Jun 01 2012

Widening boundaries

Philippe Peycam

In April this year, IIAS received a visit from Prof. Webby Kalikiti, who teaches history at the University of Zambia, in Lusaka, Republic of Zambia. Prof. Kalikiti is an “Asianist”, or more specifi cally a “Southeast-asianist”, who did his research on the economic history of Vietnam during the colonial period. He represents a rare example of African historians who chose to focus on an Asian research topic and who, after completing his postgraduate education in Europe, returned to teach about Asia at his home university. Local economic realities and demand from his students compelled him, however, to instead teach about Europe and North-America and thus refrain from sharing his expertise and passion.

This personal story illustrates a major imbalance that ultimately contributes to restrain the fi eld of Asian studies into an almost exclusive face-à-face between Western and Asian scholars, at a time of a global shift toward a more multi-polar world.

This gets me back to Prof. Kalikiti’s visit to Leiden. In keeping with its mission of serving the field of Asian studies in the global context of today, IIAS chose to take part in this historical process of an increased interaction between Asia and Africa, putting a distinctive emphasis on the promotion of the humanities and the social sciences as essential intellectual in- struments of this interaction. The Asian Studies in Africa (ASA) initiative began in 2010 when IIAS, the South-South Exchange Programme for Research on the History of Development (SEPHIS), and the African Studies Centre in Leiden, convened an exploratory workshop on the issue of building capacities in the teaching of Asian studies in Africa and African studies n Asia. What transpired from the discussion was the extent to which some major Asian countries, especially China, recently initiated a remarkable strategy of sustained intellectual and educational presence in Africa, a strategy unmatched by most African and Asian countries vis-à-vis the respective region. In spite of the presence of a few specialised institutions in South-Africa, Japan, India, and of course China, there is, however, little chance that a real Asia-Africa intellectual and educational space of exchange can emerge. In terms of knowledge production of the “other”, therefore, there is a risk that trans- and intra-continental unbalanced patterns perpetuate themselves. The workshop’s participants recommended that solid academic infra- structures capable of delivering foundational knowledge of “the other” as an essential prerequisite for sustained socio-economic progress in African and Asian societies be supported. Another instructive conclusion of the workshop was the recognised role imparted to Europe and European institutions to operate as facilitators and contributors for a truly non-hegemonic trans-regional academic exchange model.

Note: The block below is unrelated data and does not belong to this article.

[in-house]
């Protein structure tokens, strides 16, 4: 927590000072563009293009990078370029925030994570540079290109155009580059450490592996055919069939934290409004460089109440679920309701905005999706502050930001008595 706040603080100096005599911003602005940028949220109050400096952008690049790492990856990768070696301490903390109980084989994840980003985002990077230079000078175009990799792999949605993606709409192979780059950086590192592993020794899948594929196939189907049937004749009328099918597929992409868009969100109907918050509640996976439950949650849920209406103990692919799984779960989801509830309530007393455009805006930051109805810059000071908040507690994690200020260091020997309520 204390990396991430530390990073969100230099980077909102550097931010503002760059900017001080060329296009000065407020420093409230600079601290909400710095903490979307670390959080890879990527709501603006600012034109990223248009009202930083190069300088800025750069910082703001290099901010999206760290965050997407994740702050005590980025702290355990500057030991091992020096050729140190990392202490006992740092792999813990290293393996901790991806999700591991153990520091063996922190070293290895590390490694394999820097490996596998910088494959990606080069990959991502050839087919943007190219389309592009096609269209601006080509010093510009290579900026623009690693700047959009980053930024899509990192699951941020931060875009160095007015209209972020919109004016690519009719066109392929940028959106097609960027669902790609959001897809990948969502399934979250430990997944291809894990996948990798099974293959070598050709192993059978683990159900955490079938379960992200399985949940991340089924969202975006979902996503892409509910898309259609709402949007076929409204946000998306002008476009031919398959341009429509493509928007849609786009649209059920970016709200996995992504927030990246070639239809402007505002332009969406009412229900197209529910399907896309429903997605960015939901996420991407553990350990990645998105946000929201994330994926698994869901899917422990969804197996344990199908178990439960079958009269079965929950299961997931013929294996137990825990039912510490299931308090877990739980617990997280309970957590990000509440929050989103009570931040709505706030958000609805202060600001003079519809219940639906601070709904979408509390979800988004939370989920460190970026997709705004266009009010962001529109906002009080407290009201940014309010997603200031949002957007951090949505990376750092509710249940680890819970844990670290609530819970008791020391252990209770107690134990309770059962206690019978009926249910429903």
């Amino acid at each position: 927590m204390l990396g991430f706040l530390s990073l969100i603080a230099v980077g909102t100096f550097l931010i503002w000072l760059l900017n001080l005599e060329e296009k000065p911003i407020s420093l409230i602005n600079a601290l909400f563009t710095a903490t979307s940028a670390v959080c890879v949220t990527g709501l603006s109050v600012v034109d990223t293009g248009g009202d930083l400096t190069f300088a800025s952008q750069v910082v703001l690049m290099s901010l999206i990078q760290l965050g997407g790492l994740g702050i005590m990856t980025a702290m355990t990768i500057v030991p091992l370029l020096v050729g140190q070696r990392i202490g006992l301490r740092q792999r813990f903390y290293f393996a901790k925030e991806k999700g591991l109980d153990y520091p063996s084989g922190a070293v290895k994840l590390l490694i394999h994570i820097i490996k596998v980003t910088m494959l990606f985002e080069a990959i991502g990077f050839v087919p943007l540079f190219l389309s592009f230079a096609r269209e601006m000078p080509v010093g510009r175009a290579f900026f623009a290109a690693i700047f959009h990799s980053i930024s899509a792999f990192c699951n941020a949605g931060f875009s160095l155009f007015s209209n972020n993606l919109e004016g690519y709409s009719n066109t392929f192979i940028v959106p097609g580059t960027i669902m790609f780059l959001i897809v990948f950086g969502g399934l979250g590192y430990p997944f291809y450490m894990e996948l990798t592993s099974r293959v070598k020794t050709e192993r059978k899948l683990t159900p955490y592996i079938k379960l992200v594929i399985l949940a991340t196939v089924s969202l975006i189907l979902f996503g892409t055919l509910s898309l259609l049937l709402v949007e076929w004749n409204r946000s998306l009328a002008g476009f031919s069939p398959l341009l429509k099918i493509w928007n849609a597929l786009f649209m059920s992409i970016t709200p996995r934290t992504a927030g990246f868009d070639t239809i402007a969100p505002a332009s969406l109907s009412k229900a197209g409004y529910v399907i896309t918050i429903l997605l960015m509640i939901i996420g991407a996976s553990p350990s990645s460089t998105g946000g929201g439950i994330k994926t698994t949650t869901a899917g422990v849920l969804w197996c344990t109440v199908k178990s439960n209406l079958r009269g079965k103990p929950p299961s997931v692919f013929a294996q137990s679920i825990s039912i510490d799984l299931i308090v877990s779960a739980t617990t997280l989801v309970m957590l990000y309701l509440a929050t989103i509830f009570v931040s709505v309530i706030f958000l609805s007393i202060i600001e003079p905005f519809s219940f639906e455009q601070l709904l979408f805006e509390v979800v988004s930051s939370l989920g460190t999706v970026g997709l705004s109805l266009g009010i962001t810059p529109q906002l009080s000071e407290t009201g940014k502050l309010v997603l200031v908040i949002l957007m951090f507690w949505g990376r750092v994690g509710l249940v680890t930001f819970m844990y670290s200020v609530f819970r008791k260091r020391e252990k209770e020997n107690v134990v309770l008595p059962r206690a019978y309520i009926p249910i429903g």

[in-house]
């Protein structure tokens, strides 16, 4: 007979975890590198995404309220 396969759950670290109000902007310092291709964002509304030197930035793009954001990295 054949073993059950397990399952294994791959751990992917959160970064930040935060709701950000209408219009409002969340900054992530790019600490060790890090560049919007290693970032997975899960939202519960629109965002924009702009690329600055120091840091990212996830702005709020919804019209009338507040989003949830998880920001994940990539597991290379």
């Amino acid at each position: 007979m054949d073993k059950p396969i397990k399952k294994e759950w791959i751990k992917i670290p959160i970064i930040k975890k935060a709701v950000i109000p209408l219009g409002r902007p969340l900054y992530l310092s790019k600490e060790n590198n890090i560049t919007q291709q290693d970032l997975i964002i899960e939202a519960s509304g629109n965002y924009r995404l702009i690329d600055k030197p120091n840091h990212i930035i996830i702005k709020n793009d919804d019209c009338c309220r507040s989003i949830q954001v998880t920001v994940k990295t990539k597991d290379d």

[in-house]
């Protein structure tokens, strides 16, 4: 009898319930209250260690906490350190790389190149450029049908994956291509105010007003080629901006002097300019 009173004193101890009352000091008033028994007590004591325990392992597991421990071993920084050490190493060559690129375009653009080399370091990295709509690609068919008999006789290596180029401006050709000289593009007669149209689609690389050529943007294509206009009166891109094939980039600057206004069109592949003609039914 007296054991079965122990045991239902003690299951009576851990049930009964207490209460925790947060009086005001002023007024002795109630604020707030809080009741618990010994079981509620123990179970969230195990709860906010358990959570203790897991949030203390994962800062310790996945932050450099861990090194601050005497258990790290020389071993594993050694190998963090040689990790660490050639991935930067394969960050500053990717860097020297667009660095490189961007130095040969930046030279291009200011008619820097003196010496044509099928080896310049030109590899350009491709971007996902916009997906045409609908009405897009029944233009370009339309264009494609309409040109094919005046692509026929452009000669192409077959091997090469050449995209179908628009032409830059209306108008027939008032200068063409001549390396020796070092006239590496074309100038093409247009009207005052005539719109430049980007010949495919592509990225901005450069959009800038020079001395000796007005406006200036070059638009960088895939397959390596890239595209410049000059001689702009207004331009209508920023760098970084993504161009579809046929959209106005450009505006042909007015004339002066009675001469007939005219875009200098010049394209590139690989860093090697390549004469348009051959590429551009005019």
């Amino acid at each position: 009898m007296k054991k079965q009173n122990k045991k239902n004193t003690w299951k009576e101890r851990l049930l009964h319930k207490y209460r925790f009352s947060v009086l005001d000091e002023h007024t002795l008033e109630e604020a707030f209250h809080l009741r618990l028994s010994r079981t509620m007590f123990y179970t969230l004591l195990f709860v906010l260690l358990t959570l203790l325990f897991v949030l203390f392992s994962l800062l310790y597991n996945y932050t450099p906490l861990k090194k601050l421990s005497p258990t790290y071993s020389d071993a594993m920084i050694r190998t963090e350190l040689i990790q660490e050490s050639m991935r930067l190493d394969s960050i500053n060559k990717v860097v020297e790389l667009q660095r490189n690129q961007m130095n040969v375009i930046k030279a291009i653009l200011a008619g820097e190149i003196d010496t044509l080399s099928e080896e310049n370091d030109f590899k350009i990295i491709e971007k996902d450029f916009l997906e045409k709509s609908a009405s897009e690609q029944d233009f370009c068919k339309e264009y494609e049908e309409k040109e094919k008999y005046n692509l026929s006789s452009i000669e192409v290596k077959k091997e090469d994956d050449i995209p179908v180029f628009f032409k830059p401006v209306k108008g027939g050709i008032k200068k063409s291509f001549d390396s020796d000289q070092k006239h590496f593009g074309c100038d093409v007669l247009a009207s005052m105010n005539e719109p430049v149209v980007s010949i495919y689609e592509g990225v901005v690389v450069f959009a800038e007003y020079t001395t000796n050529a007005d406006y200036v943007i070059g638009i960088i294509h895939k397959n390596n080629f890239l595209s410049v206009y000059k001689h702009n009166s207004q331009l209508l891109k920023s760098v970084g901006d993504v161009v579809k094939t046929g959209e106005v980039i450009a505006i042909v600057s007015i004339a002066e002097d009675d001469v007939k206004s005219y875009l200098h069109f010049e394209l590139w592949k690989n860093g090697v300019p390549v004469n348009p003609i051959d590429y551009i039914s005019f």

Based on these recommendations, and because participants insisted in the urgency to address the question of educational capacity in Africa, it was suggested that IIAS and SEPHIS (now formerly re-established in the Philippines), in partnership with institutions from the two continents, should begin by assisting targeted African institutions to build capacities in Asian studies before a similar initiative on the teaching of Africa be followed in a number of Asian countries. The University of Zambia subsequently expressed its interest in hosting a follow-up strategic workshop on the subject, hence Prof. Kalikiti’s visit to Leiden and to a number of Asian countries.

In this rather unusual initiative, IIAS works with partners from four continents, from Asia, Europe, and Africa to North America. The ASA initiative fi ts well with the institute’s research cluster on the global projection of Asia; in this case, “Asian studies” in the global context. In doing so, IIAS contributes to widen the boundaries of the debate on “area studies”.